The global supply chains for many raw materials and finished goods are experiencing unprecedented shortages and supply interruptions, in particular, the supply of plastic resins.
Polyamide, more commonly known as nylon, is in the midst of a global supply shortage. This traces back to a scarcity of a precursor material, adiponitrile (ADN), one of the main chemical components used to manufacture nylon. Unfortunately, catastrophes such as chemical factory explosions and significant weather events, plus a spike in global demand for nylon, have exacerbated the shortage.
Nylon is used in the manufacture of a variety of components for single-use systems. Specifically, nearly all single-use sanitary clamps and large tubing clamps, which play an essential role in the production of vaccines, are made of glass-filled nylon due to the strength required to connect sub-components together and close off flow on large flexible tubing. Because of surging customer demand, lead times for nylon and these clamps have extended beyond reason. Therefore, manufacturers have no choice but to source an alternative material.
Polybutylene terephthalate (PBT), often compared to nylon, is an alternative resin and is replacing nylon in various engineering and biomedical applications. This thermoplastic polyester has excellent dimensional stability and meets the same performance standards as nylon. It also displays high heat resistance, good chemical resistance and electrical properties. In general, PBT materials exhibit higher tensile, flexural and dielectric strengths and faster, more economical molding characteristics than many thermosets.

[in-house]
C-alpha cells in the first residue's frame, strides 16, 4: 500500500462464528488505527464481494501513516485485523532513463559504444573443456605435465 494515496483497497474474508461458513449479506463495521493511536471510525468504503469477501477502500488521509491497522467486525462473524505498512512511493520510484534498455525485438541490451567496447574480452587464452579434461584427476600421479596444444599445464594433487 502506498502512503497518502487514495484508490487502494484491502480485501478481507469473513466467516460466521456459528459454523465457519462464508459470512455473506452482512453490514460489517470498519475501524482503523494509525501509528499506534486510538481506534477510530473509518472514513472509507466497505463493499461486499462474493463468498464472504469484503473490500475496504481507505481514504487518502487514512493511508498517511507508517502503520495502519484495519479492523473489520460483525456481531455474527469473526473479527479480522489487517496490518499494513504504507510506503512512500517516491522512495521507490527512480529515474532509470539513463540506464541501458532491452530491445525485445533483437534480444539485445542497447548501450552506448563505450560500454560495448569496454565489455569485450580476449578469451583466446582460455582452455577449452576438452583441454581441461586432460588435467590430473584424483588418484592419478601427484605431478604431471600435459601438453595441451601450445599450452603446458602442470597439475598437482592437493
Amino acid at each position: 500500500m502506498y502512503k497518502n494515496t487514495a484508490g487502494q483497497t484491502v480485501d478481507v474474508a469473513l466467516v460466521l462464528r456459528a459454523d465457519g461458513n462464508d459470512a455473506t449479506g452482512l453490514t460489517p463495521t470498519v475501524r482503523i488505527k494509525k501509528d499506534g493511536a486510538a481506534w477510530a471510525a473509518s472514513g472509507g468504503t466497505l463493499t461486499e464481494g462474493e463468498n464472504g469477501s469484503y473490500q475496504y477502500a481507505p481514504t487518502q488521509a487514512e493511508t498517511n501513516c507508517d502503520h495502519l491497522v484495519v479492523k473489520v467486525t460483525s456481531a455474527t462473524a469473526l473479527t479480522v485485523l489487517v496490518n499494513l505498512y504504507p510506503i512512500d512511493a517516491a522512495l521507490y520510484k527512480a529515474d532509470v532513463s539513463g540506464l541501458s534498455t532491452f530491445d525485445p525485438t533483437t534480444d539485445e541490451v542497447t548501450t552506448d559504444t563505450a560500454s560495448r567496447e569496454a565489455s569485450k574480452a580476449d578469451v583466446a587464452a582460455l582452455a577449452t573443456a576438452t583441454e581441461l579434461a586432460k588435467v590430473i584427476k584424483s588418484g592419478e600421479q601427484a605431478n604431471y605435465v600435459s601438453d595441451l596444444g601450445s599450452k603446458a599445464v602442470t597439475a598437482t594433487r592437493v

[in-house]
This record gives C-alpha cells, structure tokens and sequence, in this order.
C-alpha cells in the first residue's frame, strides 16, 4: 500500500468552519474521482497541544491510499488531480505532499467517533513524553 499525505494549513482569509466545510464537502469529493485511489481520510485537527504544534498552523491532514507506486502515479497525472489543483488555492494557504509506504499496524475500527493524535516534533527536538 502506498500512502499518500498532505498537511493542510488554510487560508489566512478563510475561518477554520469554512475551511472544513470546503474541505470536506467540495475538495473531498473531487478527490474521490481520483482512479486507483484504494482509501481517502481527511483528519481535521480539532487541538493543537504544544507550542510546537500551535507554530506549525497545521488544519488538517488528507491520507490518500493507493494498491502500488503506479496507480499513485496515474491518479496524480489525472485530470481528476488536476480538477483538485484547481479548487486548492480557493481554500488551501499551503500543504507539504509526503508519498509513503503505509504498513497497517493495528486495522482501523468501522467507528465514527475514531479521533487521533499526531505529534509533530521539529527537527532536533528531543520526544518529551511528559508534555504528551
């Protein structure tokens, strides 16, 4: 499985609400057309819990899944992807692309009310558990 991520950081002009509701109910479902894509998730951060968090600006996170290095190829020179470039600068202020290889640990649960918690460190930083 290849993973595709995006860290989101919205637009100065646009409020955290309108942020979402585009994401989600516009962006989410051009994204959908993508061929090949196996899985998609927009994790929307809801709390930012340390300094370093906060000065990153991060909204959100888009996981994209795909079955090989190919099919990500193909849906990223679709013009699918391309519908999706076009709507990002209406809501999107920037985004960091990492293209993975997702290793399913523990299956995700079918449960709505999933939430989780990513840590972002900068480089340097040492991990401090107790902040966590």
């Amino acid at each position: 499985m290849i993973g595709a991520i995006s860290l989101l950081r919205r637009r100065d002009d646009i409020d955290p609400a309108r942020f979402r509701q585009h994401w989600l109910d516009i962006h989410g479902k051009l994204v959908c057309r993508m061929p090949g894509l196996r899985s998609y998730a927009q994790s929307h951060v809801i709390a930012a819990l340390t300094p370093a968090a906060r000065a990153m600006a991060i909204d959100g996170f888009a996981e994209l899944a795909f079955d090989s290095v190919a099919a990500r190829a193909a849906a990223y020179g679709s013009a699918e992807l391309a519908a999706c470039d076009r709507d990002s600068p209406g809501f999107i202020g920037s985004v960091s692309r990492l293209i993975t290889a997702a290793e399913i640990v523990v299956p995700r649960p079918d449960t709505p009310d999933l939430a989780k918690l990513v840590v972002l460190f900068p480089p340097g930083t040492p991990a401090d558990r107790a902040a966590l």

As part of our ongoing commitment to business continuity, Qosina continues to proactively assess and mitigate the impact of shortages on our products and customers. We’re pleased to offer sanitary clamps and tube clamps made from PBT that are in stock and ready for immediate delivery. These clamps are ASME-BPE compliant and include regulatory documentation, CAD drawings and validation test data.